The agency on Wednesday evening placed the UK on what is known as a Rating Watch Negative (RWN), meaning that it is actively monitoring the UK's credit rating with an eye to lowering it in the near future.
"The RWN on the UK's ratings reflects primarily the heightened uncertainty over the outcome of the Brexit process, and an increased risk of a disruptive 'no-deal' Brexit, where the UK would leave the EU without a withdrawal agreement in place," Fitch said in a statement.
"Fitch believes that a 'no-deal' Brexit would lead to substantial disruption to UK economic and trade prospects, at least in the near term," it added.
Britain currently holds an AA rating from the agency, two notches below the highest possible AAA rating. It last held an AAA from Fitch in 2012, but saw a downgrade during the early years of David Cameron's coalition government, and another soon after the Brexit referendum.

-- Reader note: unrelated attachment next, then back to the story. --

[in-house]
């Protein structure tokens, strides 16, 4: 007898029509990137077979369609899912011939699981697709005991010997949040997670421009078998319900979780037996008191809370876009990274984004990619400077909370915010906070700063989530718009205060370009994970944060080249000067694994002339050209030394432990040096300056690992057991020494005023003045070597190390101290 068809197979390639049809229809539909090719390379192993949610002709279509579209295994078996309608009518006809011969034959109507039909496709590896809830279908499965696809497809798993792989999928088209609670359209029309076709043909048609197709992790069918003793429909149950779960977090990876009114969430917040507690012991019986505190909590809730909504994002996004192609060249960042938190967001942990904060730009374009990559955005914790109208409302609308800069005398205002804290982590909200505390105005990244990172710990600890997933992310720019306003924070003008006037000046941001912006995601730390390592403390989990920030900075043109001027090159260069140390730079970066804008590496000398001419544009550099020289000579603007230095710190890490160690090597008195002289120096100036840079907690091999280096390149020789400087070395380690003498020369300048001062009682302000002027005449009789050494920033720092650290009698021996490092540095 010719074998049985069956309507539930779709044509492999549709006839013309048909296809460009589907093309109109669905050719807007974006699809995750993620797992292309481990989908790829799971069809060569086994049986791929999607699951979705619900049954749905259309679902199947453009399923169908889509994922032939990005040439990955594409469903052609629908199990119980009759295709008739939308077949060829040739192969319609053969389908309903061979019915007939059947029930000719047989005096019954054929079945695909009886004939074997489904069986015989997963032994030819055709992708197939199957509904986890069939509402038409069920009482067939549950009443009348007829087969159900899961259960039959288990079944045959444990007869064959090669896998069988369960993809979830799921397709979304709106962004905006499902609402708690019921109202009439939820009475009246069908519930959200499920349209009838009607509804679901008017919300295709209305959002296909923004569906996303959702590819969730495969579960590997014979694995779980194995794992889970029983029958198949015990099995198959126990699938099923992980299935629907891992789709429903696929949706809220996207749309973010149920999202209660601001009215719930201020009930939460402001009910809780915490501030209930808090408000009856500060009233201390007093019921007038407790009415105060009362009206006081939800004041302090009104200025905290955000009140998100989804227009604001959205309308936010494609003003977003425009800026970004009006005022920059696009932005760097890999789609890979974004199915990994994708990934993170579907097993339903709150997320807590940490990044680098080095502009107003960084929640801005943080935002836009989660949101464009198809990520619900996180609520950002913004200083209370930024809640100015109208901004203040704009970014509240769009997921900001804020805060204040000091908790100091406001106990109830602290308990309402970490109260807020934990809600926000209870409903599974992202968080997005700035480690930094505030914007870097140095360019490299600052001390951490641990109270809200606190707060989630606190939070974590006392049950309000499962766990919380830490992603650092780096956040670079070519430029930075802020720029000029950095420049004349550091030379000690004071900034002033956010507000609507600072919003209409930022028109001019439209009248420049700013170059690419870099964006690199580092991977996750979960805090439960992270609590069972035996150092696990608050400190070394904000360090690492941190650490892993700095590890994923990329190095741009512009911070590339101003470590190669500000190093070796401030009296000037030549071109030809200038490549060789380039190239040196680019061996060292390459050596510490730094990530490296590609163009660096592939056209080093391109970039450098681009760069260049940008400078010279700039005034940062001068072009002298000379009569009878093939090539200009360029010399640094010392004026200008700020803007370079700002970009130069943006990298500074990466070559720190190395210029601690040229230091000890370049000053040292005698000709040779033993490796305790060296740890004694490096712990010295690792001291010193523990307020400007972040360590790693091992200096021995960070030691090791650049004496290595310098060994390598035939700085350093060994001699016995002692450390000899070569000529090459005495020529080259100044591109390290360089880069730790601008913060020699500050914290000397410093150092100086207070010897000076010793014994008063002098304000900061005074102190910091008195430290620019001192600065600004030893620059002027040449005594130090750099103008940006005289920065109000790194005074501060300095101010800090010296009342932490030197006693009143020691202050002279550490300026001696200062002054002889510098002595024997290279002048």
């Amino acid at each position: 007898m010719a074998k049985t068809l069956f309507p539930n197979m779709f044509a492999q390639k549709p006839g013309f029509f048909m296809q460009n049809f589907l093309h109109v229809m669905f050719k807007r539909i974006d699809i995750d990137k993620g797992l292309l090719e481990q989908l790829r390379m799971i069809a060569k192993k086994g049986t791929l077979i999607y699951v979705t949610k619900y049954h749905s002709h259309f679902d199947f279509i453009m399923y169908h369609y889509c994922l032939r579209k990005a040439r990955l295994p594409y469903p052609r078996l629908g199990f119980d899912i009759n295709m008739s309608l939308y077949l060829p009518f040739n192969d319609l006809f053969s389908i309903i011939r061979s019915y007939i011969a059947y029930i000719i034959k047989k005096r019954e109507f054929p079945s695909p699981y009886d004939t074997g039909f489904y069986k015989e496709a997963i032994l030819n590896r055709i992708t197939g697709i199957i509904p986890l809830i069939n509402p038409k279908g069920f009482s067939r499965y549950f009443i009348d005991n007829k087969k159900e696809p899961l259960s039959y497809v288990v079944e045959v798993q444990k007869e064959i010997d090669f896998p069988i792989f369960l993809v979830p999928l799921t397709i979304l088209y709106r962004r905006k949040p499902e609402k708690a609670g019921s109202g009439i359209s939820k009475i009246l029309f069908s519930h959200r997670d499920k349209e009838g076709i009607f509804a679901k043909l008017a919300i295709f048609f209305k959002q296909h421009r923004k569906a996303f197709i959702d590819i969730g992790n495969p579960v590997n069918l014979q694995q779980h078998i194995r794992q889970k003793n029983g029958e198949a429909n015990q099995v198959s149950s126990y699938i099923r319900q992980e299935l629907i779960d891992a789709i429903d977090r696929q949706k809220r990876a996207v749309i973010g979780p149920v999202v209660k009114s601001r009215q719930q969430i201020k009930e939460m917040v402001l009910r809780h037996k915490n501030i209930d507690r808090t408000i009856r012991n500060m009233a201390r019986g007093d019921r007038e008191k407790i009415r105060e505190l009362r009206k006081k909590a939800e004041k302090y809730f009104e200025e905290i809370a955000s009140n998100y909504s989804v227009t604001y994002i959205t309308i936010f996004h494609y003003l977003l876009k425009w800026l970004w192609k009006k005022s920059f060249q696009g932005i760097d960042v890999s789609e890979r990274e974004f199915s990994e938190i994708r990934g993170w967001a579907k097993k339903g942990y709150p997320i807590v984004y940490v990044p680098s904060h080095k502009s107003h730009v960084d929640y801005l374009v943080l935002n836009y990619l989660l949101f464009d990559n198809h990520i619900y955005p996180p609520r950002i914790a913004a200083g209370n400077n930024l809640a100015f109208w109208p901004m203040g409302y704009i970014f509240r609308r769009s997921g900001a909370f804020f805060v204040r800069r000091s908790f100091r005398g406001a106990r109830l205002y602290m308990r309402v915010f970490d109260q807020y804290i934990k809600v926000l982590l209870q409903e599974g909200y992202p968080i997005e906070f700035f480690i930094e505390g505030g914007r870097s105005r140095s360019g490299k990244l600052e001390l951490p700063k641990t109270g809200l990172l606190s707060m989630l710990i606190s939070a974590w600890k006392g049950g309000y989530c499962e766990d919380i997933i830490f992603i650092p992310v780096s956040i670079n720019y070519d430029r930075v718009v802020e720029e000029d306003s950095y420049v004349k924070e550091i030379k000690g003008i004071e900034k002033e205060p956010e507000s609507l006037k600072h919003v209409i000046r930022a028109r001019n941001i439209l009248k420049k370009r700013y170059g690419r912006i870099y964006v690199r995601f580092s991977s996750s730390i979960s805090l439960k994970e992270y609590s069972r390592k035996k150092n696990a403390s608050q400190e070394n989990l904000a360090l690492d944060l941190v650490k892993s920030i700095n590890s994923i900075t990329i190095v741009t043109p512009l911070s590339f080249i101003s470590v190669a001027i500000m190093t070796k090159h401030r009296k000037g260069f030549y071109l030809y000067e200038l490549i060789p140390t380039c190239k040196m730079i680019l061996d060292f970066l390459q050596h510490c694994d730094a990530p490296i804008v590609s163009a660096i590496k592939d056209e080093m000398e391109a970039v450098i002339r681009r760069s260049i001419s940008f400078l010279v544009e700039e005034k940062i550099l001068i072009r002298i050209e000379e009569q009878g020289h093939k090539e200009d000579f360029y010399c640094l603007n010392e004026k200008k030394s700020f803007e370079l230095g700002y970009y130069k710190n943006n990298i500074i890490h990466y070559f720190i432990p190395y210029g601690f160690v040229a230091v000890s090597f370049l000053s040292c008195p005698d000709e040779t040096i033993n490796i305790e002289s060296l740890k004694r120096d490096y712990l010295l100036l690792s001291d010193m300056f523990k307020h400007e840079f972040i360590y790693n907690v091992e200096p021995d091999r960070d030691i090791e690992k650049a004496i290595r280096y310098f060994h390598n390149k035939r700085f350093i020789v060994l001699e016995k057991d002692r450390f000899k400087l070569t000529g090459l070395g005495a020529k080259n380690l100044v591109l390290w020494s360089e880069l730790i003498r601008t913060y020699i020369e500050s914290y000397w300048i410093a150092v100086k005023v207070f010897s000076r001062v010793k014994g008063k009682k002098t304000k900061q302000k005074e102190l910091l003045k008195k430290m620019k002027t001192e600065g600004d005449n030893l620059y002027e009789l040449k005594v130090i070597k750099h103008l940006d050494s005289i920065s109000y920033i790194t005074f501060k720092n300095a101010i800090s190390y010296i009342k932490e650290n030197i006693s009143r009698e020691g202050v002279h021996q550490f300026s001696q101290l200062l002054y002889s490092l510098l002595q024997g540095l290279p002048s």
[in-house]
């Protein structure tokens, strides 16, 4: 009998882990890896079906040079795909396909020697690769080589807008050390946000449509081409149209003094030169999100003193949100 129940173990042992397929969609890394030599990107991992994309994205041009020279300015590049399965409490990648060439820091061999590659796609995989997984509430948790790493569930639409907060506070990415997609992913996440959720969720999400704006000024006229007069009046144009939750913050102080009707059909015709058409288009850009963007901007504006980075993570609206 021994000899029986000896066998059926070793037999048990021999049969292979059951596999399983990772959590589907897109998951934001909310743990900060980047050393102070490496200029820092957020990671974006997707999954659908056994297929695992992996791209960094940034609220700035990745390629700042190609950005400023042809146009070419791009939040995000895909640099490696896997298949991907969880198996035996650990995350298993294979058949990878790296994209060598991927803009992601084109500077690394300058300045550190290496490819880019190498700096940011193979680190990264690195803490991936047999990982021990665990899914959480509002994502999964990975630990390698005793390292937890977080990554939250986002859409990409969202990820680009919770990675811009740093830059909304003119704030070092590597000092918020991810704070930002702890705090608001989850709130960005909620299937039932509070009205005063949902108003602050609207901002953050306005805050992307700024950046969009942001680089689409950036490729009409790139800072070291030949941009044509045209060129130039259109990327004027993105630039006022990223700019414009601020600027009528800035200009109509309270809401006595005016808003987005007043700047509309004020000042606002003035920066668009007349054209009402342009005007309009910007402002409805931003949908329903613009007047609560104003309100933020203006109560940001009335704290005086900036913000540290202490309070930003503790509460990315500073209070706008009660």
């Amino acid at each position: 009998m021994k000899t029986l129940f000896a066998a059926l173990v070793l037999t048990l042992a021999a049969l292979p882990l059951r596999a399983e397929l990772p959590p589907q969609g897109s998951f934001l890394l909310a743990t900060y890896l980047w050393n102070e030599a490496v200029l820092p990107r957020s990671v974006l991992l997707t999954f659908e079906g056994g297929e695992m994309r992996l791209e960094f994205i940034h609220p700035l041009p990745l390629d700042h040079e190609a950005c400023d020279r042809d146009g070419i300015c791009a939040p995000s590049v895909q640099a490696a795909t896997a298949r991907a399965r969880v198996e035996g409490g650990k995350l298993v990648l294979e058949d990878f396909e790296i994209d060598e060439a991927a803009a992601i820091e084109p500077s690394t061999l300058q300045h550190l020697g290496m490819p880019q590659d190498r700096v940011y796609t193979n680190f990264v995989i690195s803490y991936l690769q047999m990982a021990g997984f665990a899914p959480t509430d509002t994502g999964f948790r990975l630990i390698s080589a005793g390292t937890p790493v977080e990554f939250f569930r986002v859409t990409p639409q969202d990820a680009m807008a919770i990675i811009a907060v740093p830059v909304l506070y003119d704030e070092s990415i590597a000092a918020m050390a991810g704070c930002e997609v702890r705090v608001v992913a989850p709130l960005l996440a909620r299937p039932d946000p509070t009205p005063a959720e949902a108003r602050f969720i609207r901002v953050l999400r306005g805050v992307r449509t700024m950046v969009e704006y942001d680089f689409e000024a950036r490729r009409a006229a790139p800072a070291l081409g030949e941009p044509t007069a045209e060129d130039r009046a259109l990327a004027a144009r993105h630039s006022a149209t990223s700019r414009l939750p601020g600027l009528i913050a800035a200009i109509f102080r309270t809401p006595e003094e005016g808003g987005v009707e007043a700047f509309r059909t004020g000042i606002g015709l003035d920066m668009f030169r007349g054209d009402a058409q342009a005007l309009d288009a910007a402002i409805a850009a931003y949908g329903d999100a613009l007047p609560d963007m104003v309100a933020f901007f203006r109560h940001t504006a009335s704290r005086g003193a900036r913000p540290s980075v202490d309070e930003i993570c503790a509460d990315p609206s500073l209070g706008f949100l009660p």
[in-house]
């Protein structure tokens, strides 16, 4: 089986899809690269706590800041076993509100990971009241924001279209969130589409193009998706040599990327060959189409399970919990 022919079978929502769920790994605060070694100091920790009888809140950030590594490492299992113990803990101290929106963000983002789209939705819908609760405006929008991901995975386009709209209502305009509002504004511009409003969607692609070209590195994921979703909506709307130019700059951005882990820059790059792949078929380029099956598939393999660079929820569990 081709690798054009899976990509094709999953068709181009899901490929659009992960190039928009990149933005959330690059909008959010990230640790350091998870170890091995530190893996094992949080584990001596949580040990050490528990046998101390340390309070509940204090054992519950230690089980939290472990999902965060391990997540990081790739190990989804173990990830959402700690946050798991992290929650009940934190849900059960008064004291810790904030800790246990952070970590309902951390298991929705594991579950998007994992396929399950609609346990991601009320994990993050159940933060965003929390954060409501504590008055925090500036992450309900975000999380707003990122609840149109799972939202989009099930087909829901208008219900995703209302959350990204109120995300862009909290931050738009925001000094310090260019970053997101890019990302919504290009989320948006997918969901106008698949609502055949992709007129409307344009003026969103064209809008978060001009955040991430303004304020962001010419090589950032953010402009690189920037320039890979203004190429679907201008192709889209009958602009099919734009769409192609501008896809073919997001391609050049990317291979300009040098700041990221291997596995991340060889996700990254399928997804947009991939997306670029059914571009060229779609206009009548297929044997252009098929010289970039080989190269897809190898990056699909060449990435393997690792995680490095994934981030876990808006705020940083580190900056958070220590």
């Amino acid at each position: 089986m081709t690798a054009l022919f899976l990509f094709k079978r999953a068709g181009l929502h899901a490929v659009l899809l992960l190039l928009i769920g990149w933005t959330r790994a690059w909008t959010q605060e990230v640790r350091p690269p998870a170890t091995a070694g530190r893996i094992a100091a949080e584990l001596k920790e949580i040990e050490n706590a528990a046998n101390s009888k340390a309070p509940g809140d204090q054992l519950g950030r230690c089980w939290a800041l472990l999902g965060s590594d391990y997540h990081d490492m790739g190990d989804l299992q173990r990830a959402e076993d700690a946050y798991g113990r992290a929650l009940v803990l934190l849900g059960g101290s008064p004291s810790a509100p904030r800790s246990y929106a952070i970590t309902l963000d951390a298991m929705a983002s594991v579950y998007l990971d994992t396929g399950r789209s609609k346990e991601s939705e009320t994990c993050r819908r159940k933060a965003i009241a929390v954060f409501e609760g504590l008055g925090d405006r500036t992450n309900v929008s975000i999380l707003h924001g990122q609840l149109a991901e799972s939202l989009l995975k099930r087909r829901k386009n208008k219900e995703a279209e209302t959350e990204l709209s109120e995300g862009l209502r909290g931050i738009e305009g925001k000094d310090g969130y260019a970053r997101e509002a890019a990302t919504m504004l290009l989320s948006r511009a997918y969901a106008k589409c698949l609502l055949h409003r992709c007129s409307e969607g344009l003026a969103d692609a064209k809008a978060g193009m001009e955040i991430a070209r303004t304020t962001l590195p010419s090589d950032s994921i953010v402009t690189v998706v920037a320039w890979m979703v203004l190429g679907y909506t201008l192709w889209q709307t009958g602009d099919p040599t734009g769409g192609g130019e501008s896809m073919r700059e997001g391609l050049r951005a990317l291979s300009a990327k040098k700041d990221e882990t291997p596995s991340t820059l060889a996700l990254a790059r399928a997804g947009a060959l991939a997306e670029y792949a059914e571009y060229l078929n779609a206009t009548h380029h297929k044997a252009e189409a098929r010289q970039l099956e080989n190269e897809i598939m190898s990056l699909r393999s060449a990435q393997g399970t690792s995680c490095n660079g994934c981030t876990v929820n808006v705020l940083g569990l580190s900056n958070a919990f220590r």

The warning comes as the UK struggles to pass a Brexit deal through parliament, and the country's established political parties fracture. Parliament has until March 29 to pass a deal or risk the UK falling out of the EU without one, a scenario many analysts now believe is possible.
A ratings downgrade would not merely be a symbolic gesture from the agencies, but would also materially impact the UK's ability to access financing. The lower a country's credit rating is, the higher interest rates it must pay when accessing debt in the markets.
It can also become more difficult to find entities willing to provide funding, although it is worth remembering that even if downgraded a notch Britain's rating with both agencies would still be among the highest in the world.
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